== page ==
Topological Matter, Anyons and Many-Body Entanglement
Prof. Dr. Belén Paredes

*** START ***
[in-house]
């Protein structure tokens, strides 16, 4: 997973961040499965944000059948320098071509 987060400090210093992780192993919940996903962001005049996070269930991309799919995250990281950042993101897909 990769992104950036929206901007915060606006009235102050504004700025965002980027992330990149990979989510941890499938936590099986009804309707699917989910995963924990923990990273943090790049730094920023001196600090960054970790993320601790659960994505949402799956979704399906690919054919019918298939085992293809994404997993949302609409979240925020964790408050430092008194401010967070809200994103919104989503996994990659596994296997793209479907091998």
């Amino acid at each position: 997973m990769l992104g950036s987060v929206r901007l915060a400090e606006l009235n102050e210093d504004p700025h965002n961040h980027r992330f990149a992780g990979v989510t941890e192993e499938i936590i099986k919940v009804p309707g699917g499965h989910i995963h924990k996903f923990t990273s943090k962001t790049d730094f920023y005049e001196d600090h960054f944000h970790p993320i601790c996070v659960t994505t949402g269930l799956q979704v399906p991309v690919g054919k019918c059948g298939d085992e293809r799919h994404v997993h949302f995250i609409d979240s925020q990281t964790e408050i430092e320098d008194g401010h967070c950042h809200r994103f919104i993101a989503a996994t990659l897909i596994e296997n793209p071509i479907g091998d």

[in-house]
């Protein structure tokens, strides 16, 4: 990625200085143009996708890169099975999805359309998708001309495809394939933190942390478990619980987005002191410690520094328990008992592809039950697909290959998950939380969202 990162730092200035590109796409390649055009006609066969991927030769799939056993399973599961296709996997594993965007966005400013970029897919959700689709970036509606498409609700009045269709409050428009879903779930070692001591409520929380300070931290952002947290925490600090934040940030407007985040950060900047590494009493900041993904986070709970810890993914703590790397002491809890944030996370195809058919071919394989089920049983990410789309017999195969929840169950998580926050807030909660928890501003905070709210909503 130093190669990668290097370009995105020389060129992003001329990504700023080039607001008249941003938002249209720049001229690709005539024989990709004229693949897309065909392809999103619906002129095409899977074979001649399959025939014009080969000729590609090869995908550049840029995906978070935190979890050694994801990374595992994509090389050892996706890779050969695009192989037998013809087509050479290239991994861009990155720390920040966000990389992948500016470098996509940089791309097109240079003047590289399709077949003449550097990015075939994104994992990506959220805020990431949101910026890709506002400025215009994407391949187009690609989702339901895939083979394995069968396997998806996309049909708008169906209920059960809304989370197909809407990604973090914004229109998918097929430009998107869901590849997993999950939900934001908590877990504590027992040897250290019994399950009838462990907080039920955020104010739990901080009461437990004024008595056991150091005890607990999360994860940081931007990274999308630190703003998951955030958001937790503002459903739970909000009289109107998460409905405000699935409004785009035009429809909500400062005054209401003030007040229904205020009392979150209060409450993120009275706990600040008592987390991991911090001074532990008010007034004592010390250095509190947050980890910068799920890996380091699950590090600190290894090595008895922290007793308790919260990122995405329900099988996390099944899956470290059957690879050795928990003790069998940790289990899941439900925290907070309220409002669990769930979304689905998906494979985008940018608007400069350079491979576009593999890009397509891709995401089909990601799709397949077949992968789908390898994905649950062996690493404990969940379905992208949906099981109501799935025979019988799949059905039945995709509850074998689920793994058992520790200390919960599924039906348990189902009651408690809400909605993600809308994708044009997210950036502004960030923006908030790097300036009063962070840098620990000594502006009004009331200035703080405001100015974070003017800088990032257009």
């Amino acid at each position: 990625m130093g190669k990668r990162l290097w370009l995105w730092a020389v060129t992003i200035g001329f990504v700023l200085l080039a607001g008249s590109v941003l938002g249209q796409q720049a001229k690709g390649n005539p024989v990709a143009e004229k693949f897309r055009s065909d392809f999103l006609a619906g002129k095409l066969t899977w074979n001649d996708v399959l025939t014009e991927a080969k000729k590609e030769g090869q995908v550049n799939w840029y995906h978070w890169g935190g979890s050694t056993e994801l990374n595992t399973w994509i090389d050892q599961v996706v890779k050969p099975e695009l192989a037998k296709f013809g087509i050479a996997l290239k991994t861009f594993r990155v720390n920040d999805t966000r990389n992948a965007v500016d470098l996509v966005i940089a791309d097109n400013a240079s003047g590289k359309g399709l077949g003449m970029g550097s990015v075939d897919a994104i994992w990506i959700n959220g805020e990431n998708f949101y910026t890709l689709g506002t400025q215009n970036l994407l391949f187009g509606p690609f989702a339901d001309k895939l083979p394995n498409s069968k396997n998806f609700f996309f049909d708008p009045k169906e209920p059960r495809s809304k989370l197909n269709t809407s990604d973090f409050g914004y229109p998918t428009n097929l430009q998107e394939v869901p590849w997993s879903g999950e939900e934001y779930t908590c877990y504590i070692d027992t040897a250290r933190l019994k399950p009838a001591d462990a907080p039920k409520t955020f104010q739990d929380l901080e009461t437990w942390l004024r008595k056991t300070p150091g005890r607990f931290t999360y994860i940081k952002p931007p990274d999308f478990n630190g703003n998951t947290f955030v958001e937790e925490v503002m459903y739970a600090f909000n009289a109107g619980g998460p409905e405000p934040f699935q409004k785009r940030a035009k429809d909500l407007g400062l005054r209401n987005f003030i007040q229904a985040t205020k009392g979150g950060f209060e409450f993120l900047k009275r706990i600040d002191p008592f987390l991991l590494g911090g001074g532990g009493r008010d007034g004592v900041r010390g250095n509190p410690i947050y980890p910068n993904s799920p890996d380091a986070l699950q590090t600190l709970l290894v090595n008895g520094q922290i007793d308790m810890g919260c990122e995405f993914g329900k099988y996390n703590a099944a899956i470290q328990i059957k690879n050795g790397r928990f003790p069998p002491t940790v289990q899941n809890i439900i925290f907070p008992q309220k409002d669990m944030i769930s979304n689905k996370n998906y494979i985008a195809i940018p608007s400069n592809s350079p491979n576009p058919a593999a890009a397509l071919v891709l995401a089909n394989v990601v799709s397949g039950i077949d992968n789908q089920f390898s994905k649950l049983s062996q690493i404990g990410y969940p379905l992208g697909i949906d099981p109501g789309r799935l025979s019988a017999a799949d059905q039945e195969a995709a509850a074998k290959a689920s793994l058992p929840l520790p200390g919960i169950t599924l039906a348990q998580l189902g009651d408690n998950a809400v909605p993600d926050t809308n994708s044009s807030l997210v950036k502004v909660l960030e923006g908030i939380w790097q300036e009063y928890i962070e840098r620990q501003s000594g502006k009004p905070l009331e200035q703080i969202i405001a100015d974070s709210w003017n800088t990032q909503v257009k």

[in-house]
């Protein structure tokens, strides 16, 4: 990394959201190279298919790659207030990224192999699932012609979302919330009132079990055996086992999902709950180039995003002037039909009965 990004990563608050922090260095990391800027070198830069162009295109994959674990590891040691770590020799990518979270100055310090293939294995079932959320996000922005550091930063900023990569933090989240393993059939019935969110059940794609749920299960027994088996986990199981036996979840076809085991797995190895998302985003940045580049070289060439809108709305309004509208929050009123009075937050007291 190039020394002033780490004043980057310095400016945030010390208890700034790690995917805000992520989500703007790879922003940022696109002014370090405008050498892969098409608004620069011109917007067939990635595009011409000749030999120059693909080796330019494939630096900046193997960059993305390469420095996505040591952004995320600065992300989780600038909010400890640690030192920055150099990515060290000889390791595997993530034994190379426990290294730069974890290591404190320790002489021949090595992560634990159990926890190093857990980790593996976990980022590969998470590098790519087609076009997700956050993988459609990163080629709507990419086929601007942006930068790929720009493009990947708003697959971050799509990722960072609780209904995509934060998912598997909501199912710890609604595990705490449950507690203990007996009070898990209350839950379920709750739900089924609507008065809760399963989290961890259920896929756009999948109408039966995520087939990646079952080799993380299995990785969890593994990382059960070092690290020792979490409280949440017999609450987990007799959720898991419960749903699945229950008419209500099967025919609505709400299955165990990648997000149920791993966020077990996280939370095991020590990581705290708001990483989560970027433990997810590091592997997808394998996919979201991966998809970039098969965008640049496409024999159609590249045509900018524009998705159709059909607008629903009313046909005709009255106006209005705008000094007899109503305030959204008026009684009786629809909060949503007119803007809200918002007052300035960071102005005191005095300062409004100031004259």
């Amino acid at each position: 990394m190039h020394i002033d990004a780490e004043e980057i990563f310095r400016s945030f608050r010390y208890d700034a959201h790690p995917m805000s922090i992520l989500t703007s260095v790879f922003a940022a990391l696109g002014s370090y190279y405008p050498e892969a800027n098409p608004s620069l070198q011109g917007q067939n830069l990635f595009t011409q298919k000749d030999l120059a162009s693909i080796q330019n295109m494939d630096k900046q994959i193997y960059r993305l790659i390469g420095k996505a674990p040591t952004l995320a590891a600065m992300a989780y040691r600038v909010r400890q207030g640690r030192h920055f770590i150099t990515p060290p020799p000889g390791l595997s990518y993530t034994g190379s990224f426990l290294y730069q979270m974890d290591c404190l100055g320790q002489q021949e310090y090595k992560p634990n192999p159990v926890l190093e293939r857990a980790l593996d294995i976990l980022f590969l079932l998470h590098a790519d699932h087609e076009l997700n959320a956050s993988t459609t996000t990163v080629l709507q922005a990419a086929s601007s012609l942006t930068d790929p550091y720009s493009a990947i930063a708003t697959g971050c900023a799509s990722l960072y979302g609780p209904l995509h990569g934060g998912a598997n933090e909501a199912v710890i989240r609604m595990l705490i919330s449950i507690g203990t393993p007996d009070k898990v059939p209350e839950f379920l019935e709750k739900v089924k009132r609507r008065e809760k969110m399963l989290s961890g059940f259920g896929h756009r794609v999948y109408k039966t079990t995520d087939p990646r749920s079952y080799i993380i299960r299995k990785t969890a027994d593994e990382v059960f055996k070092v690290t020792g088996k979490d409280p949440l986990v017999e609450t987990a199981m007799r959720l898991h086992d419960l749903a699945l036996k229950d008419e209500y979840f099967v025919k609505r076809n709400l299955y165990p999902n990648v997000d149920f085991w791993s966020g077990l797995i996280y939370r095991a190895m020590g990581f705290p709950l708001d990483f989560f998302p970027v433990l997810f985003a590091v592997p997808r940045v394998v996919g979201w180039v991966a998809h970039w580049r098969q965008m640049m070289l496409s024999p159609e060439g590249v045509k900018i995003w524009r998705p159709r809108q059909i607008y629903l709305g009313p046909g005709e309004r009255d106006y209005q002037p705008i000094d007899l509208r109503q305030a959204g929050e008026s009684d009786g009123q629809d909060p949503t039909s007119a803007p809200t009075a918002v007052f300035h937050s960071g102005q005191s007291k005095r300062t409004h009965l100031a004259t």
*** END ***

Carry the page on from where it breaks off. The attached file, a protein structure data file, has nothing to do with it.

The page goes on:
Topological states of matter represent an exotic organizational form of quantum matter that contradicts the traditional paradigms of condensed matter physics. In these states, particles are ordered following a hidden global pattern which is not associated with the breaking of any symmetry and is revealed in the presence of topological quasiparticles obeying exotic statistics. Our understanding of how topological order emerges from the microscopic degrees of freedom of a quantum many-body system is far from complete. Especially intriguing is the possible formation of non-Abelian topological phases, whose excitations display non-Abelian braiding properties with potential application for quantum information processing. The goal of this project is to explore physical mechanisms by which non-Abelian topological phases arise, sharpening our theoretical picture of their origin and serving as a guide for their realization in physical systems. To this end, we will take advantage of the most recent spectacular advances in the control of ultracold atomic systems to propose realistic and experimentally feasible model settings. The proposal is structured around three challenges: i) Identify novel physical mechanisms for the generation of topological states of matter, ii) Develop and investigate theoretical models able to produce these phases, and iii) Develop theoretical tools to engineer ultracold atomic gases for the quantum simulation of topological phases and the manipulation of quasiparticles with exotic braiding statistics. Our focus will be on different instances of non-Abelian matter and non-Abelian anyons, such as non-Abelian Chern insulators, Pfaffian-like states and parafermions. Moreover, we will investigate topological insulators and superfluids in novel symmetry classes and explore how they can serve as physical pathways to prove Riemann’s conjecture. We believe that the combination of analytical theoretical approaches and model settings that will result from this research program will enhance our theoretical understanding of topological order, paving the way towards taming and harnessing quantum matter, with potential impact in quantum information processing.